Smoking is the leading cause of disease and death in the US. It accounts for 480,000 deaths annually. It is a major risk factor for coronary heart disease. Although the number of smokers has considerably decreased from 20.9% in 2005 to 14.0% in 2019, a huge proportion of the US population still smokes and many try to quit and are unsuccessful. According to the FDA, nearly 70% of smokers in the US said they wanted to quit and in 2018, about 55% of adult smokers tried to quit but only 8% were successful.
It is known from medical research that smokers who try to quit smoking experience an increase in body weight. And it is a subject of medical research investigation to study linkages between cessation of smoking and increase in body weight and also, to study the underlying biochemical mechanisms that regulate this shift.
Recently, researchers at the University of Minnesota Medical School published a paper based on their study investigating the link between poor eating habits and nicotine withdrawal. They demonstrated that the opioid system in the brain plays a key role in driving the poor eating habits of smokers during the cessation process.
The team of researchers studied two groups of people aged between 18 and 75 during two laboratory sessions. They studied one group of smokers and one group of non-smokers and they were randomly assigned to stop using nicotine products for 24 hours. Researchers also randomly gave a placebo or naltrexone (50mg) to members of the two groups. After each laboratory session, participants in both groups were provided snack items containing low and high calories and having different tastes like sweet, salty, and fat.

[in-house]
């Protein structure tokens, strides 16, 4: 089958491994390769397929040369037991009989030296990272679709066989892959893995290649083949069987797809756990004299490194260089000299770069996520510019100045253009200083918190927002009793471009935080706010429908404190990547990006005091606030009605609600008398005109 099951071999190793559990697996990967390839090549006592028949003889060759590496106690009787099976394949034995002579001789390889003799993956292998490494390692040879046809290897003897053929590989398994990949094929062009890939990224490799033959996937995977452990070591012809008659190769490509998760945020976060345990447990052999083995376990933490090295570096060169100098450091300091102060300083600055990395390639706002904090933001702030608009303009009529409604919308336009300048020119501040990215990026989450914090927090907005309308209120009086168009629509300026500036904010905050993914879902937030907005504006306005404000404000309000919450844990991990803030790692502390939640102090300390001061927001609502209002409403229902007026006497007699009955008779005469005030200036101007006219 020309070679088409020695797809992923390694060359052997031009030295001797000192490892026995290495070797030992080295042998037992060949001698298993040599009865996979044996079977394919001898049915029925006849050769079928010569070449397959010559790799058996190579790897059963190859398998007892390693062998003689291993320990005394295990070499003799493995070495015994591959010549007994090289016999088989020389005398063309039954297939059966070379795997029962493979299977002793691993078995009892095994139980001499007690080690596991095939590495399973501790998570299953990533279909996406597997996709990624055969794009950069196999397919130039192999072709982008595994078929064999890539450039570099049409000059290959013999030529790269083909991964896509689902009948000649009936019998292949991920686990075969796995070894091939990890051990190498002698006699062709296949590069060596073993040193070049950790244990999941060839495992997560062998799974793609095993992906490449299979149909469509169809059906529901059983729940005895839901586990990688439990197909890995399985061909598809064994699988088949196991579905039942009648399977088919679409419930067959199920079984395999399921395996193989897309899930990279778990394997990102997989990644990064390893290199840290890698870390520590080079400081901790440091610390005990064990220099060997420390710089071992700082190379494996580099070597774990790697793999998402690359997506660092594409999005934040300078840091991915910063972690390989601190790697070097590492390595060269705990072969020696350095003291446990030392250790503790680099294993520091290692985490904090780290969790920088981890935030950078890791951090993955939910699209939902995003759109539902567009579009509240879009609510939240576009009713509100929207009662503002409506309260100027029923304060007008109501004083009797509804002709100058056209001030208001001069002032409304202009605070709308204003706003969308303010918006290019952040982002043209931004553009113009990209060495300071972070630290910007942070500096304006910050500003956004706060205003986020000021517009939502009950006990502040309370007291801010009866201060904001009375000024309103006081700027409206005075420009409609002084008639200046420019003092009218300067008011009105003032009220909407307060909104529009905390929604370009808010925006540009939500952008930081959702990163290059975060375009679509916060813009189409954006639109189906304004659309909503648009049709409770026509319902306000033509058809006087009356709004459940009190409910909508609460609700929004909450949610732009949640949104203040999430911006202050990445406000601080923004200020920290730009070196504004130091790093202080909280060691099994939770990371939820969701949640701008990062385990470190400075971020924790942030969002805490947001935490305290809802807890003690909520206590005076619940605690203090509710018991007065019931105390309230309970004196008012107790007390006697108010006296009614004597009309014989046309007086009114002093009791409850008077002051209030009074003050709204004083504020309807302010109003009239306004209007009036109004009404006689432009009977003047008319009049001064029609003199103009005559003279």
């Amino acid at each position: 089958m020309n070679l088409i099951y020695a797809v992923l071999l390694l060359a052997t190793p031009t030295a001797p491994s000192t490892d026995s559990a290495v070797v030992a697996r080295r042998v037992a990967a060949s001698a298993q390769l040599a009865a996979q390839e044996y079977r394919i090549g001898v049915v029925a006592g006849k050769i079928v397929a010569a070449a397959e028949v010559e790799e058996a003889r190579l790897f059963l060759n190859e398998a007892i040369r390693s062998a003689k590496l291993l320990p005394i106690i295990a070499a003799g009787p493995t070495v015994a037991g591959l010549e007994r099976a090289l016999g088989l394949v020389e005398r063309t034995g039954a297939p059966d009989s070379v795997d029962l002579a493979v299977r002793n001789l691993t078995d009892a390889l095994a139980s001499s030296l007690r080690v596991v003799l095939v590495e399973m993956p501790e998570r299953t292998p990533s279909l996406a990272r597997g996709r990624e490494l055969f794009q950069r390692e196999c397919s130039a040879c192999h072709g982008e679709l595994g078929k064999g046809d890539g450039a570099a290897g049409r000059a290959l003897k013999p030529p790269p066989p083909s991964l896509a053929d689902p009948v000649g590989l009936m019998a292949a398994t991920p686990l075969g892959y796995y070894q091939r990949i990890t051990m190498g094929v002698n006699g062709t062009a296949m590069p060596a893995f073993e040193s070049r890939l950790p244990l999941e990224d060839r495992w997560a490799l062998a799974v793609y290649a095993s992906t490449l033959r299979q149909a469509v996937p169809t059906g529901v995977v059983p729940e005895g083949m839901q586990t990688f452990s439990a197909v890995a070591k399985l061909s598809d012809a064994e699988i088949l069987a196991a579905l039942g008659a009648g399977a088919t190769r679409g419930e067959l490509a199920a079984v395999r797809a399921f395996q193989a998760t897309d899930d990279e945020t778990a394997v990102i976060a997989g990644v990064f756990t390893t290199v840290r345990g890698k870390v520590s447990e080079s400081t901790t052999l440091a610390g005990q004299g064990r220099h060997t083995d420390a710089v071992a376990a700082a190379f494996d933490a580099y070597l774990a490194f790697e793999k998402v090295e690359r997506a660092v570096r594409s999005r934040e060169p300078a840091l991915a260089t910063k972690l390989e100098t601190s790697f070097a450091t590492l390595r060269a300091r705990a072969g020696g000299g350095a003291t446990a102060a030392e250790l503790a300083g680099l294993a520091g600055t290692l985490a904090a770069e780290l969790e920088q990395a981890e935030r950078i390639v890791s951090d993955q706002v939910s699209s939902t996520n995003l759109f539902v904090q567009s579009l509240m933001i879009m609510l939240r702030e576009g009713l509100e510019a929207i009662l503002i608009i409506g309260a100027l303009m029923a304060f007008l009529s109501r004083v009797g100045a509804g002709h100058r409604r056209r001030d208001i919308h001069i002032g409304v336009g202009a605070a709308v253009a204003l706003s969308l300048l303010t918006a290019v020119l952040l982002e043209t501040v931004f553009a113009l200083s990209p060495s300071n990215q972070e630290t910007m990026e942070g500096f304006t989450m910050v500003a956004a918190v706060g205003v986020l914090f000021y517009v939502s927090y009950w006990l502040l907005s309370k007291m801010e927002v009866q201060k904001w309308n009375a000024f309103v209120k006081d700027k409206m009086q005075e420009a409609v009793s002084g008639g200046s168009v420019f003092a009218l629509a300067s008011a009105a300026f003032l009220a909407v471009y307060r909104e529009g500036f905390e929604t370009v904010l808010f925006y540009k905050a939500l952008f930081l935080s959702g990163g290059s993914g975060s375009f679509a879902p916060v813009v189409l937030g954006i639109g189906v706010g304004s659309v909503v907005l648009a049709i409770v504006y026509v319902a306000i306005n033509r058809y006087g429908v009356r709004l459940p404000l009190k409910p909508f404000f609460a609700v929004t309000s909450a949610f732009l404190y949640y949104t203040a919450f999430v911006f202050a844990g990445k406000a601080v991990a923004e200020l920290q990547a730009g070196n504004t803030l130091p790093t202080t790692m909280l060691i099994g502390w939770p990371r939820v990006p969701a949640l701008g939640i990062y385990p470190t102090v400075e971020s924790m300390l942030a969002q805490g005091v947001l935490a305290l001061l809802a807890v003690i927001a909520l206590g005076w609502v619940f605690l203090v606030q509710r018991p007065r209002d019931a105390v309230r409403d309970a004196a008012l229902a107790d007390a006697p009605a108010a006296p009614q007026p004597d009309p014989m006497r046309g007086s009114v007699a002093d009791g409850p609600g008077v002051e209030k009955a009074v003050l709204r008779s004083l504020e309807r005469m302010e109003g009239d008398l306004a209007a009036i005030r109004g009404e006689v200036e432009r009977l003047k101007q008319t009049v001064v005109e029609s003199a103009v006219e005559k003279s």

Findings of the study
Smokers who were experiencing nicotine withdrawal ate more calories as compared to nonsmokers. But when naltrexone was administered, participants became less likely to eat high calories snack items. According to researchers, these findings were related to the use of high calories to counter the negative effects experienced by smokers during nicotine withdrawal. Also, these findings were supported by other research pointing towards increased proclivity for high sugar and high-fat food while experiencing withdrawal symptoms.
Secondly, researchers found out that naltrexone, an opiate antagonist, decreased calorie intake to a level as that of non-smokers. This finding suggested that the opioid system may be an underlying mechanism influencing this increase in high-calorie food.
The current focus of researchers
The researchers are now focusing on studying the impact of changes in appetite on weight gain after quitting smoking and how much these changes hinder the process of successful smoking cessation and enhance the risk of relapse.
According to the authors of this paper, the findings of the current study build on the findings of earlier research that indicated the effect of nicotine use on appetite. Moreover, researchers believe that the current findings demonstrate a link in the biochemical system of the brain.
Implications for treatment and alleviating barriers and fears of smokers